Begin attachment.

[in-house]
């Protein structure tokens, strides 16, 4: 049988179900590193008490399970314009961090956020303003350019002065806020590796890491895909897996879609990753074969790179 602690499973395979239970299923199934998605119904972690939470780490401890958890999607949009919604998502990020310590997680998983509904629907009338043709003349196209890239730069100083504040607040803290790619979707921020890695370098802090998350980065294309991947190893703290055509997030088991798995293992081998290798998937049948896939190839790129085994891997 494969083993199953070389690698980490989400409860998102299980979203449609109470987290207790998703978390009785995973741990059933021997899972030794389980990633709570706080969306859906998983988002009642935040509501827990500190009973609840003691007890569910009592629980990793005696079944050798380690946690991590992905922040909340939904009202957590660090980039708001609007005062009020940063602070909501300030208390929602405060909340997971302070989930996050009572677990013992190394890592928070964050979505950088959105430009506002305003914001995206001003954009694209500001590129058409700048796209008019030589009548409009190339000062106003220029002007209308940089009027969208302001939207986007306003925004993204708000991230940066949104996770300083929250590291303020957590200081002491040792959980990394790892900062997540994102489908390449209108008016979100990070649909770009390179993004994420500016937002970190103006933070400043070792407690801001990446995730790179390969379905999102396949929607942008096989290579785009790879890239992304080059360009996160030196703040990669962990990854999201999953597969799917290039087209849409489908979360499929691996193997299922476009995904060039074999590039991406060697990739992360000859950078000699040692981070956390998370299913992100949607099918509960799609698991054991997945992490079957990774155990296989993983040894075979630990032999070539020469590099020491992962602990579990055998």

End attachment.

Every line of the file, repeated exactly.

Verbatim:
[in-house]
């Protein structure tokens, strides 16, 4: 049988179900590193008490399970314009961090956020303003350019002065806020590796890491895909897996879609990753074969790179 602690499973395979239970299923199934998605119904972690939470780490401890958890999607949009919604998502990020310590997680998983509904629907009338043709003349196209890239730069100083504040607040803290790619979707921020890695370098802090998350980065294309991947190893703290055509997030088991798995293992081998290798998937049948896939190839790129085994891997 494969083993199953070389690698980490989400409860998102299980979203449609109470987290207790998703978390009785995973741990059933021997899972030794389980990633709570706080969306859906998983988002009642935040509501827990500190009973609840003691007890569910009592629980990793005696079944050798380690946690991590992905922040909340939904009202957590660090980039708001609007005062009020940063602070909501300030208390929602405060909340997971302070989930996050009572677990013992190394890592928070964050979505950088959105430009506002305003914001995206001003954009694209500001590129058409700048796209008019030589009548409009190339000062106003220029002007209308940089009027969208302001939207986007306003925004993204708000991230940066949104996770300083929250590291303020957590200081002491040792959980990394790892900062997540994102489908390449209108008016979100990070649909770009390179993004994420500016937002970190103006933070400043070792407690801001990446995730790179390969379905999102396949929607942008096989290579785009790879890239992304080059360009996160030196703040990669962990990854999201999953597969799917290039087209849409489908979360499929691996193997299922476009995904060039074999590039991406060697990739992360000859950078000699040692981070956390998370299913992100949607099918509960799609698991054991997945992490079957990774155990296989993983040894075979630990032999070539020469590099020491992962602990579990055998």